The homelessness crisis and its solutions are directly tied to the decisions that are made by Los Angeles Local governing bodies. On March 3rd, Los Angeles will be holding elections that will determine the future of City Council, the County Board of Supervisors, the District Attorney, and more. The City of Los Angeles is home to over 4 million of the County’s residents, yet there are only 15 City Councilors and one Mayor deciding City policy. With a budget of $10.71 billion, City Councilors have the power to: implement bridge housing, designate safe parking locations, prevent evictions, build affordable housing, tell the LAPD how to spend their money, and decide whether it should be illegal to sleep in your car, on the street, or in a park. Los Angeles County is home to over 10 million people, with 60,000 that are unhoused and hundreds of thousands of others that are on the brink of losing their housing – yet there are only five elected officials (County Supervisors) who decide County policy. With a budget of $36.1 billion, the County Supervisors have the power to: decide how the $355 million Measure H dollars are spent, what the systems look like including justice and child welfare, and more. The LA County District Attorney supervises nearly 1,000 Deputy District Attorneys. They make decisions about who to prosecute and what charges to bring.
Ktown For All’s Policy and Education Committee (KFAPEC) held a special meeting to review and rate local candidates included on the March 3, 2020, primary ballot that would potentially have jurisdiction over the community of Ktown: City Council District 4, City Council District 10, LA County Supervisor District 2, and LA County District Attorney. Committee members gathered research from candidate websites, public coverage, candidate press or public statements, voting records (when applicable), and candidate public forums.
The committee reviewed each candidate on five categories related to homelessness and housing in Los Angeles. Candidate platforms on other issues were not taken into account. The five categories identified were: Housing Policy, which specifically reflected overall housing policies (not related to homelessness services), such as affordable housing development and zoning policies; Homelessness Services, related to candidates proposed or historical policies related to services for persons experiencing homelessness including things such as supportive housing, shelter, and street-level services; Renter Protections, which reflects policies or approaches to supporting tenants; Criminalization, which reflects candidates’ attitudes and history towards punitive policies that target and/or criminalize persons experiencing homelessness; and Depth of Knowledge, which reflected the candidates’ overall understanding of the issue of homelessness in Los Angeles as well as the context of the system it exists within. District Attorney grades reflected slightly different categories, including: Overall Criminal Justice Policy; Criminalization of Homelessness; and Focus on Homelessness.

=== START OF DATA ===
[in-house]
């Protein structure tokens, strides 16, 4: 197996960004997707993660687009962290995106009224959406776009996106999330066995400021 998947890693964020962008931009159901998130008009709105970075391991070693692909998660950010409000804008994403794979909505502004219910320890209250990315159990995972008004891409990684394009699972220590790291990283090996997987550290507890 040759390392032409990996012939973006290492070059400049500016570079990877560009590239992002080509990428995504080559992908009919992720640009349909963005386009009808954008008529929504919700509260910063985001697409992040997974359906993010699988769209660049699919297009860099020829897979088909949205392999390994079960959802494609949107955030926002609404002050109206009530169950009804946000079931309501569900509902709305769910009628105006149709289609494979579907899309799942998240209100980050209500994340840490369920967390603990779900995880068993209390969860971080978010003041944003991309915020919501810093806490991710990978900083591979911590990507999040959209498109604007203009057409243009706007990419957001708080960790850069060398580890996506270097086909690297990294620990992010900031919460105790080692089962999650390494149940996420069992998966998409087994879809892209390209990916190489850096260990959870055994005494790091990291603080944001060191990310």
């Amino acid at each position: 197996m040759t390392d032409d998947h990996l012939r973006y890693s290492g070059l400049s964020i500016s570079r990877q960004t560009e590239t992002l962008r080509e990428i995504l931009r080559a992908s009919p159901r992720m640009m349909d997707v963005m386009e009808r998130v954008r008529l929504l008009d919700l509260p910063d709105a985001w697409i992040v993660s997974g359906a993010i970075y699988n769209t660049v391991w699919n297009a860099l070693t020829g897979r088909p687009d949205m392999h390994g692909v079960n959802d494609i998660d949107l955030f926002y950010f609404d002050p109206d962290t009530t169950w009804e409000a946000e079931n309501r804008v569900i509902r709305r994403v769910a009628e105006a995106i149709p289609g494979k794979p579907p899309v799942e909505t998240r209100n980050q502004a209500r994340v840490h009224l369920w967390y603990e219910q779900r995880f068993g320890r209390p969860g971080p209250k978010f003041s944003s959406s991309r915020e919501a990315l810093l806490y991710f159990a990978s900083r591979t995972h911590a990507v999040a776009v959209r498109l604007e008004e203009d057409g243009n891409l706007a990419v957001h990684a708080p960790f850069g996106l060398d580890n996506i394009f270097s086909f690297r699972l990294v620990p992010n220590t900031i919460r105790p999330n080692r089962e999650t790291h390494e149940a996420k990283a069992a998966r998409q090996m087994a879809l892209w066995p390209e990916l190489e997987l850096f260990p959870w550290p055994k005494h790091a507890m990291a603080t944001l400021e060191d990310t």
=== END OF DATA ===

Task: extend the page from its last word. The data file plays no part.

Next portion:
The research was presented to the group and each candidate was discussed individually. Each KFAPEC member present assigned a unique grade (range A – F) for each category. If a member works or worked for a specific candidate, they were excluded from grading candidates in that race. Then an average grade was calculated for each category. Finally, an average grade was calculated based on the average across all five categories, resulting in a final overall grade. Candidate’s overall grades and specific issue grades are presented in this report, along with a brief summary of how we arrived at each grade.